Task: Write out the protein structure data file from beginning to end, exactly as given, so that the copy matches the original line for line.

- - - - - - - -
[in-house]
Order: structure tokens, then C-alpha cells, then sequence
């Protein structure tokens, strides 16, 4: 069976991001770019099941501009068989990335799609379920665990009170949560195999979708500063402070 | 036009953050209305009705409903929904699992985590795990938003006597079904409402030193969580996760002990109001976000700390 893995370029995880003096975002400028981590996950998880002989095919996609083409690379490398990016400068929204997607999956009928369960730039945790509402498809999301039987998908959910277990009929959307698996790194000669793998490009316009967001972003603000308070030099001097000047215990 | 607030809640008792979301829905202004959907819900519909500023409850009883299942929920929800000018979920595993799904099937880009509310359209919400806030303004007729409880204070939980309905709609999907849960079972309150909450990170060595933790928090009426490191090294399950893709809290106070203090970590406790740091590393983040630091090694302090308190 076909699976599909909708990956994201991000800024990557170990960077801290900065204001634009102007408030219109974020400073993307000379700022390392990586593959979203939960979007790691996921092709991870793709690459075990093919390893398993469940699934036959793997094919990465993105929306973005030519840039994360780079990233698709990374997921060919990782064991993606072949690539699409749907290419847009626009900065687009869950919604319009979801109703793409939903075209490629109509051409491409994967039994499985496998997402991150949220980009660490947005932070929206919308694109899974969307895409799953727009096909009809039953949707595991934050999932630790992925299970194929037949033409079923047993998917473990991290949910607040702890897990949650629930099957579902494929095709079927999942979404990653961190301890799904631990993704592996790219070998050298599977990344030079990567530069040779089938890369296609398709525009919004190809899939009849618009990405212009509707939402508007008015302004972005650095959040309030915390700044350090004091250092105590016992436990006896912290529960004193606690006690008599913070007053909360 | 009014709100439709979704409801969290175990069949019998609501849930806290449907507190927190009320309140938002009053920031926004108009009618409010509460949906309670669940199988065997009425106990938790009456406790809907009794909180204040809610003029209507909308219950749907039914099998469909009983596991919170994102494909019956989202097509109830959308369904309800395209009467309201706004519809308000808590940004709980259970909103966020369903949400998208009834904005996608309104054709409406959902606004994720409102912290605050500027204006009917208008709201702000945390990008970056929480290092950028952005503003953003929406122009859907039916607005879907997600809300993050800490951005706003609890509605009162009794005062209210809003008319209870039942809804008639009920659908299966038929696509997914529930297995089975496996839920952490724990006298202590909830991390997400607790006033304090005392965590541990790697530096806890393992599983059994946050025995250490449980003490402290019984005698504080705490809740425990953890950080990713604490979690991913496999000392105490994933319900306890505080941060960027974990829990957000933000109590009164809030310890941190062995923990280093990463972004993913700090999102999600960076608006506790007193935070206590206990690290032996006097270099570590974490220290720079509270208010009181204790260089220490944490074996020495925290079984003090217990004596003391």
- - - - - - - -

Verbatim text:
[in-house]
Order: structure tokens, then C-alpha cells, then sequence
């Protein structure tokens, strides 16, 4: 069976991001770019099941501009068989990335799609379920665990009170949560195999979708500063402070 | 036009953050209305009705409903929904699992985590795990938003006597079904409402030193969580996760002990109001976000700390 893995370029995880003096975002400028981590996950998880002989095919996609083409690379490398990016400068929204997607999956009928369960730039945790509402498809999301039987998908959910277990009929959307698996790194000669793998490009316009967001972003603000308070030099001097000047215990 | 607030809640008792979301829905202004959907819900519909500023409850009883299942929920929800000018979920595993799904099937880009509310359209919400806030303004007729409880204070939980309905709609999907849960079972309150909450990170060595933790928090009426490191090294399950893709809290106070203090970590406790740091590393983040630091090694302090308190 076909699976599909909708990956994201991000800024990557170990960077801290900065204001634009102007408030219109974020400073993307000379700022390392990586593959979203939960979007790691996921092709991870793709690459075990093919390893398993469940699934036959793997094919990465993105929306973005030519840039994360780079990233698709990374997921060919990782064991993606072949690539699409749907290419847009626009900065687009869950919604319009979801109703793409939903075209490629109509051409491409994967039994499985496998997402991150949220980009660490947005932070929206919308694109899974969307895409799953727009096909009809039953949707595991934050999932630790992925299970194929037949033409079923047993998917473990991290949910607040702890897990949650629930099957579902494929095709079927999942979404990653961190301890799904631990993704592996790219070998050298599977990344030079990567530069040779089938890369296609398709525009919004190809899939009849618009990405212009509707939402508007008015302004972005650095959040309030915390700044350090004091250092105590016992436990006896912290529960004193606690006690008599913070007053909360 | 009014709100439709979704409801969290175990069949019998609501849930806290449907507190927190009320309140938002009053920031926004108009009618409010509460949906309670669940199988065997009425106990938790009456406790809907009794909180204040809610003029209507909308219950749907039914099998469909009983596991919170994102494909019956989202097509109830959308369904309800395209009467309201706004519809308000808590940004709980259970909103966020369903949400998208009834904005996608309104054709409406959902606004994720409102912290605050500027204006009917208008709201702000945390990008970056929480290092950028952005503003953003929406122009859907039916607005879907997600809300993050800490951005706003609890509605009162009794005062209210809003008319209870039942809804008639009920659908299966038929696509997914529930297995089975496996839920952490724990006298202590909830991390997400607790006033304090005392965590541990790697530096806890393992599983059994946050025995250490449980003490402290019984005698504080705490809740425990953890950080990713604490979690991913496999000392105490994933319900306890505080941060960027974990829990957000933000109590009164809030310890941190062995923990280093990463972004993913700090999102999600960076608006506790007193935070206590206990690290032996006097270099570590974490220290720079509270208010009181204790260089220490944490074996020495925290079984003090217990004596003391």